Saturday, 7 September 2013

Why does Canberra have more crosswalks than Perth?


Today is Federal election day in Australia. A good day to compare Perth with Canberra.  
A big building with a flag
I recently made a trip to the national capital as a parent / helper with my daughter’s school class.  Our government provides some financial assistance for children who visit the capital on school excursions. There is a quite a business in providing support for touring school groups in Canberra. The city has nearly 130,000 school children visit each year. I have to admit Canberra had not been high on my list of cities to visit. My only previous experience was as a small child so this trip felt like the first time. All I could remember was wide streets and lots of space, however I really enjoyed the week and realised that apart from its obvious political significance it has some great museums and art galleries. 

Model of Canberra
It was also interesting to get some understanding of the city layout. Canberra did not evolve over time, it was purpose-built as a national capital in the early part of last century. Basically built from nothing, the location was a compromise between the rival cities of Sydney and Melbourne, Australia’s largest at the time. Before 1900, Canberra was just grazing land, now it is our eighth largest city and has a population of around 360,000.

The city was designed after the invention of the car and my first impressions are that it is still a city for cars. There seems to be a lot of tunnels, flyovers and big sweeping roundabouts. Lots of double lane roads. Is it my imagination or is Canberra trying to hide its car dependence? Shouldn't Parkes Way really be called Parkes Freeway? It seems like a freeway. Shouldn’t Belconnen Way be called Belconnen Highway? Also, who named the big road heading south Tuggeranong “Parkway”? In most Australian cites, eleven kilometres of multiple-lane road with a speed limit of 100 km/h and grade separated interchanges would be called a “Freeway”.

Tuggeranong Parkway, no park here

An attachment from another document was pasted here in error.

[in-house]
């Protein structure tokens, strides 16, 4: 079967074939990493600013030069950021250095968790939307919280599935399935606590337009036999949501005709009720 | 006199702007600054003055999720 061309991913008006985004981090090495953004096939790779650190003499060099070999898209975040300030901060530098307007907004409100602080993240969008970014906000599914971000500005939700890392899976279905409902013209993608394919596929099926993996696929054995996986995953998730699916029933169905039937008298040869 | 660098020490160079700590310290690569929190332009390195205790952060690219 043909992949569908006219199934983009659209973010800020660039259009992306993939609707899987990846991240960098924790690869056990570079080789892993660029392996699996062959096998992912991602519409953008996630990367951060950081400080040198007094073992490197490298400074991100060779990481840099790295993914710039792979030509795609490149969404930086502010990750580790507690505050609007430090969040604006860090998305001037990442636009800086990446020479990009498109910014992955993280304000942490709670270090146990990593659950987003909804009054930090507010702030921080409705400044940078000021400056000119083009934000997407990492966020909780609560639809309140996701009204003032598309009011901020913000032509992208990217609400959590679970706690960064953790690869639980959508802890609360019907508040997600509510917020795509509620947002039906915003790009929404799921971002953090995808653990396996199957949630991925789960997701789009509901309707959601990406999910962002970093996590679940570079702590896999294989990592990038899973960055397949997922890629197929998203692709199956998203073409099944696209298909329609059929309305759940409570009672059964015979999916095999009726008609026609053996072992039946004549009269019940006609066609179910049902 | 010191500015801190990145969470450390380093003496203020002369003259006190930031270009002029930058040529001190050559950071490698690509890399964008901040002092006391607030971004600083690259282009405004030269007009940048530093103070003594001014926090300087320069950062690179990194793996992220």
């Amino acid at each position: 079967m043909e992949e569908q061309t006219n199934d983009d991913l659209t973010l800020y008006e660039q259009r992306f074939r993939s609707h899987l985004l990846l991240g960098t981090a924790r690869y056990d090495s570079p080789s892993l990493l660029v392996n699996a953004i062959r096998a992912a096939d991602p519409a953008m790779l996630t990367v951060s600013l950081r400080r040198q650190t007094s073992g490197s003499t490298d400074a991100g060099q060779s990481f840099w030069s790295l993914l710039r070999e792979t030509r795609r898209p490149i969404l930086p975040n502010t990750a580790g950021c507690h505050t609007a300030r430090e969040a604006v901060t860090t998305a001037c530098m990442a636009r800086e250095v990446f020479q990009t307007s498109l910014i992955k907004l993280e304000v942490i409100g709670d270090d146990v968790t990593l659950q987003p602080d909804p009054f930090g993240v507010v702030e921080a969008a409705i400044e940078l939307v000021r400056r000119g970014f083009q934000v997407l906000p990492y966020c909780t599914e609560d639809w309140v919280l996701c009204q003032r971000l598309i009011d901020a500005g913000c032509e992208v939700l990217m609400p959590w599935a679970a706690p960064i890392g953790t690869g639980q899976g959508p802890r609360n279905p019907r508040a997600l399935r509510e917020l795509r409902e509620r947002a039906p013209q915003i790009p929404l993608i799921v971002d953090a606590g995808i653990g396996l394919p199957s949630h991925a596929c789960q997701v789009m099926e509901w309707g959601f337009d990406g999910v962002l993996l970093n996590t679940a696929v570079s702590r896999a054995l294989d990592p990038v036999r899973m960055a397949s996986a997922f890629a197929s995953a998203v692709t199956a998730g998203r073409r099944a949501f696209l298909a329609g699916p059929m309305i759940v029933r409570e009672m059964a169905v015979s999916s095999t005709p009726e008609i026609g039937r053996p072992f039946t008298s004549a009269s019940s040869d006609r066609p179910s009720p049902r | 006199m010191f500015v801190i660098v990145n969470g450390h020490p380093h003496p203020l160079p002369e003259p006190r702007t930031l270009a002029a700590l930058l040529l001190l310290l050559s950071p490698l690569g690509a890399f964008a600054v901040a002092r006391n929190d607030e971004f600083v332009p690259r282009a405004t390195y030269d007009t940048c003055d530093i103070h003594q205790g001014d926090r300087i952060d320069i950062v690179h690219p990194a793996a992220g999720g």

And if you hide the parking areas behind hedges, does it feel like you have less cars?

Hiding the cars

...still hiding
Our schedule for the week was very busy. I had no opportunity for bicycle riding but I did notice a lot of on-road bicycle lanes while driving around. Canberra does have a lot of space, it seems a shame that more effort is not made to provide separated infrastructure. This freshly painted example on Wentworth Avenue is interesting. If you look at the same spot on Google maps it shows the road is the same width in 2008 but without the sign and painted line. 

Wentworth Avenue, Canberra 2013

Wentworth Avenue, Canberra 2008 (from Google Streetview)
I bet after this effort, a couple of bureaucrats congratulated themselves for ticking-the-box for "provision of sustainable transport options" then went to lunch. 

I suppose it is a slight improvement but this is a 60 km/h road. My teenage daughter does not use bicycle lanes like this. Instead of just adding a sign and some paint, the ACT government could have made an actual improvement by separating bicycles and motorised traffic. There is ample space available.

Wentworth Avenue, Canberra from above.


This blog post is turning into a ramble. If you want to read more about Canberra's transport issues try these: "Fifty Years of Transport Planning in Canberra" Mees, 2012 (PDF 229kb) and Transport Policy at the Crossroads, Mees & Groenhart 2012 (PDF 418 kb)

Now onto the subject shown in the title: Why does Canberra have more crosswalks than Perth? Pedestrian crosswalks are a rare item in Perth. Why is that? Is walking less important in Perth?

Here is a comparison: the districts of Manuka in Canberra and Subiaco in Perth. Both areas have things in common: shops, restaurants and a major sports ground. Manuka appears to be a fashionable area and Subiaco, although in decline, is still one of the preferred places to live and visit in Perth.  Manuka's retail and restaurant area has eight pedestrian crosswalks, all within a few blocks. Subiaco has one.

Manuka, ACT.  Crosswalks shown with green squares.

Subiaco, Western Australia.  One crosswalk.
I visited Manuka on a Friday night. Every restaurant and bar was buzzing with activity. The footpaths were not busy but it was a chilly three degrees. It was a great pleasure to find so many crosswalks.
Manuka

Manuka (Google Streetview)


Subiaco has places where pedestrians can attempt to cross the road but these are not crosswalks. There are no zebra stripes and drivers of motor vehicles have right-of-way at all times.  It does get confusing, the road design implies a pedestrian crossing so the City of Subiaco has tried to fix the problem with extra signs to remind pedestrians they have no rights.

Subiaco. Pedestrians have to wait.
Signs remind pedestrians they are less important.

However, there are no signs for motorists. They are often confused and sometimes stop for pedestrians.

Traffic might stop, if you have a walking frame it helps.

These next two photographs sum up the situation in Subiaco. Stand and wait while people in big cars cruise past. Then, when you make your move, be on guard and move fast.

Rokeby Road Subiaco today.
On guard Rokeby Road Subiaco.
Why do we accept such poor conditions in Western Australia?




Update Monday 9 September: Subiaco's only crosswalk is currently unusable.
One becomes none







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